By Sridhar Vedachalam & Eric Heath
March 6, 2019 at 5:00 am ET
If science- and evidence-based policymaking were an interest group by itself, it would have the least to show for itself in the current Trump administration. From climate change to the opioid crisis to the arrival of migrants at the border, science and evidence have given way to hysteria, false narratives, cronyism and old-school corruption.
It was no different when the Environmental Protection Agency recently released the draft of the Waters of the United States rule. The Trump administration’s publication of the draft WOTUS rule recently culminates a long, but expected journey that sought to stop and later upend the original WOTUS (or the Clean Water Rule) finalized by the Obama administration.
The need for the Clean Water Rule was prompted by a series of Supreme Court rulings that encouraged the EPA and Army Corps of Engineers to clarify the extent of “federal waters.” After a few haphazard attempts by the Bush administration, it was the Obama administration that took a methodical approach to the issue by conducting peer-reviewed studies, inter-agency reviews and extensive analyses to arrive at the final rule.
Although a change in party and ideology in the White House typically brings a new set of policy goals, including annulment of older policies, the draft WOTUS rule issued by the EPA recently not only rescinds several changes proposed by the Obama administration, but significantly weakens the Clean Water Act. Despite Acting Administrator Andrew Wheeler’s assertion that farmers will be able to stand on their farm and identify the extent of federal waters, hydrologists believe that it will be extremely difficult to distinguish ephemeral and seasonal streams from yearlong rivers without the help of skilled experts and engineering consultants.
In May 2015, after months of deliberations and expert input, including an unprecedented 200-day comment period, the EPA and the Army Corps of Engineers announced the publication of the Clean Water Rule to bring clarity to the Clean Water Act, which guides water quality in the nation’s streams and rivers. The rule was nearly doomed from the start, even before its publication in the Federal Register.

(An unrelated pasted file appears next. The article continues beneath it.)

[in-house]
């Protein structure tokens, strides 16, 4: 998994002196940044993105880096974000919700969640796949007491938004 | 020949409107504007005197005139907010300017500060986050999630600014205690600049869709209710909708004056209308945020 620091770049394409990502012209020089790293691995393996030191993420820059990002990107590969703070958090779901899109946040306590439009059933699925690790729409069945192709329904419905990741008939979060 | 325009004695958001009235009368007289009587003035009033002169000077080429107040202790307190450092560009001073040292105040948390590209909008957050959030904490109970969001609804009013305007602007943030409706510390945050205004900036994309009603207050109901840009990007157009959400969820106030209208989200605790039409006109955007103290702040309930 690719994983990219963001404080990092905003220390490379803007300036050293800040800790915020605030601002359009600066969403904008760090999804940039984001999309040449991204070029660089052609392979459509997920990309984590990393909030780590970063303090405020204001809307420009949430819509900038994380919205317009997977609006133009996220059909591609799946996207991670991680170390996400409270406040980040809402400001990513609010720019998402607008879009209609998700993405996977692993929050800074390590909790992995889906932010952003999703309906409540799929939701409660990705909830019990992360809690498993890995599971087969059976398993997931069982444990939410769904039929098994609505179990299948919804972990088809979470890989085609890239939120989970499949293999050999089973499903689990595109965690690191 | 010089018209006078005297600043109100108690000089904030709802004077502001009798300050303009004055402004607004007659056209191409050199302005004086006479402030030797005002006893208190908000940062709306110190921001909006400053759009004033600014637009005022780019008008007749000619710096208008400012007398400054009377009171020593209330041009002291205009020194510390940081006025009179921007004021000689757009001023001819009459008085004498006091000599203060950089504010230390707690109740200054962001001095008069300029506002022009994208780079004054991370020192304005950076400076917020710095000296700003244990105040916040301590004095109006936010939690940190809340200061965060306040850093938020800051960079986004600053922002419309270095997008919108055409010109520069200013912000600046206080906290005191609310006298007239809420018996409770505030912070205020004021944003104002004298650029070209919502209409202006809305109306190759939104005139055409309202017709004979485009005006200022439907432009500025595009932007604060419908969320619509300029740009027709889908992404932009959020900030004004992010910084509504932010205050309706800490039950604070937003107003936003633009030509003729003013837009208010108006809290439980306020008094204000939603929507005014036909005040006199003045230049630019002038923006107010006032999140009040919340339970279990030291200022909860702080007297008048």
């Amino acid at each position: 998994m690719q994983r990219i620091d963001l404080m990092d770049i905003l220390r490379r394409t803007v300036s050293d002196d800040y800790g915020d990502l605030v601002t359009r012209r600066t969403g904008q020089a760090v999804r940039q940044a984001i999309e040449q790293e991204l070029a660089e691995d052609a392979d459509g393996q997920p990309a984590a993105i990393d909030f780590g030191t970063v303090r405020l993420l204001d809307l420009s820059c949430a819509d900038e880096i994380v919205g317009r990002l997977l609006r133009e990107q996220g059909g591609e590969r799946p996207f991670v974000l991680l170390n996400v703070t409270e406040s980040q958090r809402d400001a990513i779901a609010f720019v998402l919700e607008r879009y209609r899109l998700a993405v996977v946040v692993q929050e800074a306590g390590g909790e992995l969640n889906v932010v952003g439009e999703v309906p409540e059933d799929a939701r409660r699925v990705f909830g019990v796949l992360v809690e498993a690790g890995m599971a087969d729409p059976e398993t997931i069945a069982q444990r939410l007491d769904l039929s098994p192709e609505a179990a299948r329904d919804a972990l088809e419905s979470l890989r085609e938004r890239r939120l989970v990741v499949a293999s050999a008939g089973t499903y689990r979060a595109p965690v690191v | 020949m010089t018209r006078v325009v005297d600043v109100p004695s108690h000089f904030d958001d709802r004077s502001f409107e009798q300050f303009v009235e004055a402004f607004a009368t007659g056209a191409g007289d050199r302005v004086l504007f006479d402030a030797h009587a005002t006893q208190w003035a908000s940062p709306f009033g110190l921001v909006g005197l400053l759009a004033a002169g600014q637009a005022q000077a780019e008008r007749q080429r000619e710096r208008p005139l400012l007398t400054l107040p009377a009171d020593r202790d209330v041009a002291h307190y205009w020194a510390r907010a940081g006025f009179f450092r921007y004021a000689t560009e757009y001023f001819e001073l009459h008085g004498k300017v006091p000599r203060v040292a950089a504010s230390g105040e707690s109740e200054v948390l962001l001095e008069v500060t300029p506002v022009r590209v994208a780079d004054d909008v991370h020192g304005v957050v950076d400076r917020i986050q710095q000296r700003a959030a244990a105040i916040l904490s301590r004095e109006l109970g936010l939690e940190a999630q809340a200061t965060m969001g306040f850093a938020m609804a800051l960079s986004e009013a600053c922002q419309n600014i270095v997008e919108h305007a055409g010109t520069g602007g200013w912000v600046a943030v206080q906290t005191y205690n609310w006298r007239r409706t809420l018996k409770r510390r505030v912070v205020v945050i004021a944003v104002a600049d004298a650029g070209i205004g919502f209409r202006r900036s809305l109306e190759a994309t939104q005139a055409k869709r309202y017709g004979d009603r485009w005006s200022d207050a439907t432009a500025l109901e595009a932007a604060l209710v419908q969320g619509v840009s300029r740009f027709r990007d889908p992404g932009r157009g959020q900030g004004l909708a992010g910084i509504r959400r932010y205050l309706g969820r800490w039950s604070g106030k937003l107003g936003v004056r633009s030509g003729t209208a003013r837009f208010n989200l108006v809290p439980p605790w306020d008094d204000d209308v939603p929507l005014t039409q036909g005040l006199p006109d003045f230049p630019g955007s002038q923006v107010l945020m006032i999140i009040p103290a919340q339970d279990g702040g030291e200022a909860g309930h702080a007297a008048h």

Within three months of the publication of the draft rule in April 2014, House Republicans introduced H.R. 5078, the Waters of the United States Regulatory Overreach Protection Act of 2014, that sought to prevent the EPA and Army Corps from “developing, finalizing, adopting, implementing, applying, administering, or enforcing” the rule. By the summer, the Clean Water Rule, which had not been finalized yet, became a major campaign issue in the 2014 midterms, especially in rural districts, where candidates vowed to stop the rule from being implemented. H.R. 5078 passed in September 2014 with near-unanimous support from Republicans and a few dozen Democrats. In addition to vulnerable Democrats representing rural, agrarian districts, the bill strangely attracted the support of more liberal members. The bill was not taken up in the Senate, and died at the end of the 113th Congress.
Once finalized, the Clean Water Rule was set to enter into effect in August 2015. The rule was challenged in federal courts, and its implementation was blocked minutes before it was set to go into effect. Ever since the Trump administration took office, repealing the Clean Water Rule has been a top priority at the EPA, even more than addressing public health crises caused by water contamination from lead and perfluorinated compounds (collectively called PFAS). During the last two years, the president’s allies in Congress tried to insert riders preventing the EPA administrator from using any appropriated funds from implementing the Clean Water Rule, but each time those riders failed to make it to the final legislative text.
We’re losing wetlands at an alarming rate across the country to other land uses, including intensively managed forests, farmland, housing development and coastal erosion. Wetlands are communities’ lungs — they purify the water, reduce flooding, enrich wildlife habitat and improve the quality of living.
Their loss is already resulting in devastation in flood-prone communities. The new WOTUS rule will strip protections afforded to wetlands across the country, resulting in poor agricultural management practices and allowing developers to build new construction and industries to discharge pollutants without running afoul of the Clean Water Act.
Instead of solely relying on treatment at their facilities, several water utilities rely on natural infrastructure such as wetlands and seasonal ditches to treat their drinking water. Combined with agricultural conservation techniques, these natural methods can address water quality problems caused by excess nitrates and phosphorus at the source at much cheaper costs. Preliminary results from an ongoing study led by the authors, funded by the Walton Family Foundation, suggest that these techniques are resulting in improved water quality and lower incidences of flooding.
The new WOTUS rule is a significant loss for clean water and the environment, which has been par for the course in this administration. But let this not dull the impact of the new WOTUS rule, nor the fact that moneyed interests are superseding the public interest and scientific evidence, even when life’s basic necessities are involved.
Dr. Sridhar Vedachalam is director of the Safe Drinking Water Program, and Eric Heath is senior policy counsel at the Northeast-Midwest Institute, a research and policy organization based in Washington, D.C.
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